Ethan Wate, our lovely male narrator, is a basketball player and kind of a popular kid in the social structure of High School. Secretly however he reads and is a lover of daydreaming about the days he'll travel to locations in his literary works. His father has sunk into a deep depression after his mother died in an accident and now he is more or less raised by a housekeeper named Amma. With basketball, the social intricacies of High School, and his best friend Link, Ethan manages to get by despite his grief and current family life. 

Then Lena Duchannes appears. Mysterious and certainly "dangerous" in the town's eyes, Ethan is (of course) instantly drawn to her. But it's not just love at first sight or any of that -- he's been dreaming about her for quite some time leading up to it.

Lena is very standoffish and quick to be offended at first but as the story progresses it's obvious that she uses this as a way to protect herself from further harm. She's a girl who would like to be a normal teen but the dislike of her classmates makes that kind of hard.

Of course, there is much more to the story than just this. Lena is a Caster, kind of like a witch but that's an offensive term, and her family is cursed to be Chosen upon their sixteenth birthday and Taken to either be light or dark. Being light, you seem to remain the same. Being dark, you seem to change completely. You forget who you loved, who you cared for, and your personality twists into something less favorable. 

And now you begin your descent with Ethan into Lena's world where magic is real and terror is often felt. The town he thought he knew so well -- as most people feel when they live in a small town their entire life -- becomes something much more with many secrets that have been kept from them all. Is Lena going to go dark or light? You can guess but you won't quite know up until the very end of the book.

Some people commented that Ethan is an unbelievable teenage boy and maybe he is; I don't know, I never was one. But I enjoyed reading the book from his point of view rather than being in Lena's mind. I enjoyed that the Civil War was thrown in and family history was something of importance.Yes there is the typical love story but I enjoyed that there was a lot more going on than just that relationship.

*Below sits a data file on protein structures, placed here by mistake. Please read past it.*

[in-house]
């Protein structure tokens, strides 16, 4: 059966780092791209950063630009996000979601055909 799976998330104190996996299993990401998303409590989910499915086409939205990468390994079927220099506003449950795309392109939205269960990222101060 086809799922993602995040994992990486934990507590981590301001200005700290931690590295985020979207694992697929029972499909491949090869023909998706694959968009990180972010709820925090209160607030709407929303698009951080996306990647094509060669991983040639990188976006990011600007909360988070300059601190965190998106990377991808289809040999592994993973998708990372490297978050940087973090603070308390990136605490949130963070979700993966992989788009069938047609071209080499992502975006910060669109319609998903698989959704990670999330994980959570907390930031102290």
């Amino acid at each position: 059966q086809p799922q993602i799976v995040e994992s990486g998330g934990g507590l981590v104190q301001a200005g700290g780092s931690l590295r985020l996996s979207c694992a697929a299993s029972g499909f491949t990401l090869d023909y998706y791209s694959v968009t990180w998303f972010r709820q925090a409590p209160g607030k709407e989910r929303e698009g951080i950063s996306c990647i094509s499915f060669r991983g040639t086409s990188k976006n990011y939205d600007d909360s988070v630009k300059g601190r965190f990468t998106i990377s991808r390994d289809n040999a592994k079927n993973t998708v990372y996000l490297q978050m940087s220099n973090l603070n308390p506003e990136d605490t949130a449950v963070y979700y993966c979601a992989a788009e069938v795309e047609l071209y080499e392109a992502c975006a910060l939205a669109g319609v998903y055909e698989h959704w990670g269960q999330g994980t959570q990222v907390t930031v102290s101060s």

A portion of scenes or plot ideas were rushed, which was disappointing, but overall the book was detailed. It's a long book, but I was able to easily make my way through it and I have to say that sitting the book down I was interested in the next book. Not just curious but by way of wanting to read it and I suppose I will be once I have the opportunity. 

Saturday, February 2, 2013

January Wrap Up

Wow, has it really been three months since I've done a monthly wrap up? Hopefully I won't fail to do this in the future and will keep up with these posts. 

January came and went and I'm glad for it as I'm not a fan of the month. We had some unseasonably warm temperatures (mid 70's) and some horrible winter weather (hello, single digit temperatures). I know one thing -- I'm ready for spring! 

The Goddess Test by Aimee Carter is something I was quite happy to see on the shelves as I knew Aimee way back in the day when we were both High School students looking into the same college. While the book certainly was not a great highlight of my reading experiences, I am happy for Aimee and wish her the best with her publishing adventures.
Guenevere, Queen of the Summer Country by Rosalind Miles - I really and truly disliked the book and have little to say other than go and read the review.

Her Fearful Symmetry by Audrey Niffenegger is something I read in 2012 but kept putting off the review. This is another book I really disliked for varying reasons.

The Mortal Instruments: City of Bones by Cassandra Clare - I am just beginning to realize how many book reviews I had in January which were discontent reviews. This is another book that I'd rather pass in the future.
Warm Bodies by Isaac Marion was probably the book I enjoyed best for the month. It's now a movie and currently in theatres so go check it out!
With the new year I set up a list of goals pertaining to this blog and reading in general. I discussed my exhaustion from various real-life events that have been going on and a way I've learned to handle this exhaustion and try to take away my stress. The 52 Lists project caught my attention and I'm happily partaking in it, but first I had to play catch up with this four week post.